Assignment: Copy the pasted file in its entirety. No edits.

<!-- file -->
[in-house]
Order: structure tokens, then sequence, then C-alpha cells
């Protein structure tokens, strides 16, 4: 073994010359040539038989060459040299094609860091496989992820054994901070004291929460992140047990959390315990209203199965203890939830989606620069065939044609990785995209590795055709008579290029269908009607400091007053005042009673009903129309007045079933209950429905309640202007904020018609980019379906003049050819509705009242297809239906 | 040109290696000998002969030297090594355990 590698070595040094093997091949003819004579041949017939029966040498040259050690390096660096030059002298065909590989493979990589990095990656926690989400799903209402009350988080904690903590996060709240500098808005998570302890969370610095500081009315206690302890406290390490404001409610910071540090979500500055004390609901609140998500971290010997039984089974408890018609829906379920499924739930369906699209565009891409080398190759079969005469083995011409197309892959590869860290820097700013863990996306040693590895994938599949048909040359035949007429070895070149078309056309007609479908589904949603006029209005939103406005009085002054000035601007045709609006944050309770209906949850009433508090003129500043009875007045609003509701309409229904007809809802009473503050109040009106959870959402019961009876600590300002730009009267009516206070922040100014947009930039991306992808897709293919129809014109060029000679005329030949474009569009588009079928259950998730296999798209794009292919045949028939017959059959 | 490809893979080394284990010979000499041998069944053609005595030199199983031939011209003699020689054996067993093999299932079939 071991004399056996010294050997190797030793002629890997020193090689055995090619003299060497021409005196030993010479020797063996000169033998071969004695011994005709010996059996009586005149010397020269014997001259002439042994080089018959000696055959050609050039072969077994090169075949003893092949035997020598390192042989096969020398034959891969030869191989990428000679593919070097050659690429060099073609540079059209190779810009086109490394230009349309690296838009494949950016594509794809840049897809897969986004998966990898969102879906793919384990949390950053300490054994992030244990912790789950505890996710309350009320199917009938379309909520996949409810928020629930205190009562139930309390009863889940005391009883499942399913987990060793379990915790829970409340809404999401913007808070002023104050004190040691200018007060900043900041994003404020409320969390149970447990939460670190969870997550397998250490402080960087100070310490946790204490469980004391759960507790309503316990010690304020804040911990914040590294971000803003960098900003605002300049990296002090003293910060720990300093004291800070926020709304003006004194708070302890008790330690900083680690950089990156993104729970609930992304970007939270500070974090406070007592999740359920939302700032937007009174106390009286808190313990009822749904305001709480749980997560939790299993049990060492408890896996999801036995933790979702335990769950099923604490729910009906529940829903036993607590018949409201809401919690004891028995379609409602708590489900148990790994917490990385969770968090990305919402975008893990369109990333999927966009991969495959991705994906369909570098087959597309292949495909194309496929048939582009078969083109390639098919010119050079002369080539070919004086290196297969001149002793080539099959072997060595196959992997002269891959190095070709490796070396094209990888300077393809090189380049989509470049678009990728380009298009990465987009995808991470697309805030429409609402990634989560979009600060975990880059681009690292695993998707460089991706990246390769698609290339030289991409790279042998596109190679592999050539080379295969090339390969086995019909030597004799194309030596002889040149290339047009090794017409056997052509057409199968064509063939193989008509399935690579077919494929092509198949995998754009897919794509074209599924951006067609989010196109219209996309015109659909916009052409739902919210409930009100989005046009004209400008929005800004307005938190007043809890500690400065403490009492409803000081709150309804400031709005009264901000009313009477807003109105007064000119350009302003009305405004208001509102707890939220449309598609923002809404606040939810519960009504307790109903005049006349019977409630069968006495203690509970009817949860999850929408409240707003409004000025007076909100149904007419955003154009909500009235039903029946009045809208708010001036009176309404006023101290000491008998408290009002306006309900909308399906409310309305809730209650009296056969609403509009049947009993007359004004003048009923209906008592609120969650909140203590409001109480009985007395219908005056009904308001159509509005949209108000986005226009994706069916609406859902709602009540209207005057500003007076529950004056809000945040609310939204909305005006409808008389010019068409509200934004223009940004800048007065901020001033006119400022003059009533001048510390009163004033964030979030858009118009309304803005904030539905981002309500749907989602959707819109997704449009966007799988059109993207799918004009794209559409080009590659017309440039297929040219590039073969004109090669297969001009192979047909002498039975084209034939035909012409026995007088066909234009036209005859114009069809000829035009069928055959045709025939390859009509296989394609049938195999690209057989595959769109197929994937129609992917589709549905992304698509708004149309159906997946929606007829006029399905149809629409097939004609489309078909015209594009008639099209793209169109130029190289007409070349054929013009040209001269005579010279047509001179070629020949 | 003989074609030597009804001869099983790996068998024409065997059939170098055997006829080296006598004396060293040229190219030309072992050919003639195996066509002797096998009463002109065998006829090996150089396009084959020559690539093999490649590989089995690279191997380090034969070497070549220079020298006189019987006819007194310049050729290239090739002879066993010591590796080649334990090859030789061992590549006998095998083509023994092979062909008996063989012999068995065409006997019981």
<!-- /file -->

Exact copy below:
[in-house]
Order: structure tokens, then sequence, then C-alpha cells
């Protein structure tokens, strides 16, 4: 073994010359040539038989060459040299094609860091496989992820054994901070004291929460992140047990959390315990209203199965203890939830989606620069065939044609990785995209590795055709008579290029269908009607400091007053005042009673009903129309007045079933209950429905309640202007904020018609980019379906003049050819509705009242297809239906 | 040109290696000998002969030297090594355990 590698070595040094093997091949003819004579041949017939029966040498040259050690390096660096030059002298065909590989493979990589990095990656926690989400799903209402009350988080904690903590996060709240500098808005998570302890969370610095500081009315206690302890406290390490404001409610910071540090979500500055004390609901609140998500971290010997039984089974408890018609829906379920499924739930369906699209565009891409080398190759079969005469083995011409197309892959590869860290820097700013863990996306040693590895994938599949048909040359035949007429070895070149078309056309007609479908589904949603006029209005939103406005009085002054000035601007045709609006944050309770209906949850009433508090003129500043009875007045609003509701309409229904007809809802009473503050109040009106959870959402019961009876600590300002730009009267009516206070922040100014947009930039991306992808897709293919129809014109060029000679005329030949474009569009588009079928259950998730296999798209794009292919045949028939017959059959 | 490809893979080394284990010979000499041998069944053609005595030199199983031939011209003699020689054996067993093999299932079939 071991004399056996010294050997190797030793002629890997020193090689055995090619003299060497021409005196030993010479020797063996000169033998071969004695011994005709010996059996009586005149010397020269014997001259002439042994080089018959000696055959050609050039072969077994090169075949003893092949035997020598390192042989096969020398034959891969030869191989990428000679593919070097050659690429060099073609540079059209190779810009086109490394230009349309690296838009494949950016594509794809840049897809897969986004998966990898969102879906793919384990949390950053300490054994992030244990912790789950505890996710309350009320199917009938379309909520996949409810928020629930205190009562139930309390009863889940005391009883499942399913987990060793379990915790829970409340809404999401913007808070002023104050004190040691200018007060900043900041994003404020409320969390149970447990939460670190969870997550397998250490402080960087100070310490946790204490469980004391759960507790309503316990010690304020804040911990914040590294971000803003960098900003605002300049990296002090003293910060720990300093004291800070926020709304003006004194708070302890008790330690900083680690950089990156993104729970609930992304970007939270500070974090406070007592999740359920939302700032937007009174106390009286808190313990009822749904305001709480749980997560939790299993049990060492408890896996999801036995933790979702335990769950099923604490729910009906529940829903036993607590018949409201809401919690004891028995379609409602708590489900148990790994917490990385969770968090990305919402975008893990369109990333999927966009991969495959991705994906369909570098087959597309292949495909194309496929048939582009078969083109390639098919010119050079002369080539070919004086290196297969001149002793080539099959072997060595196959992997002269891959190095070709490796070396094209990888300077393809090189380049989509470049678009990728380009298009990465987009995808991470697309805030429409609402990634989560979009600060975990880059681009690292695993998707460089991706990246390769698609290339030289991409790279042998596109190679592999050539080379295969090339390969086995019909030597004799194309030596002889040149290339047009090794017409056997052509057409199968064509063939193989008509399935690579077919494929092509198949995998754009897919794509074209599924951006067609989010196109219209996309015109659909916009052409739902919210409930009100989005046009004209400008929005800004307005938190007043809890500690400065403490009492409803000081709150309804400031709005009264901000009313009477807003109105007064000119350009302003009305405004208001509102707890939220449309598609923002809404606040939810519960009504307790109903005049006349019977409630069968006495203690509970009817949860999850929408409240707003409004000025007076909100149904007419955003154009909500009235039903029946009045809208708010001036009176309404006023101290000491008998408290009002306006309900909308399906409310309305809730209650009296056969609403509009049947009993007359004004003048009923209906008592609120969650909140203590409001109480009985007395219908005056009904308001159509509005949209108000986005226009994706069916609406859902709602009540209207005057500003007076529950004056809000945040609310939204909305005006409808008389010019068409509200934004223009940004800048007065901020001033006119400022003059009533001048510390009163004033964030979030858009118009309304803005904030539905981002309500749907989602959707819109997704449009966007799988059109993207799918004009794209559409080009590659017309440039297929040219590039073969004109090669297969001009192979047909002498039975084209034939035909012409026995007088066909234009036209005859114009069809000829035009069928055959045709025939390859009509296989394609049938195999690209057989595959769109197929994937129609992917589709549905992304698509708004149309159906997946929606007829006029399905149809629409097939004609489309078909015209594009008639099209793209169109130029190289007409070349054929013009040209001269005579010279047509001179070629020949 | 003989074609030597009804001869099983790996068998024409065997059939170098055997006829080296006598004396060293040229190219030309072992050919003639195996066509002797096998009463002109065998006829090996150089396009084959020559690539093999490649590989089995690279191997380090034969070497070549220079020298006189019987006819007194310049050729290239090739002879066993010591590796080649334990090859030789061992590549006998095998083509023994092979062909008996063989012999068995065409006997019981």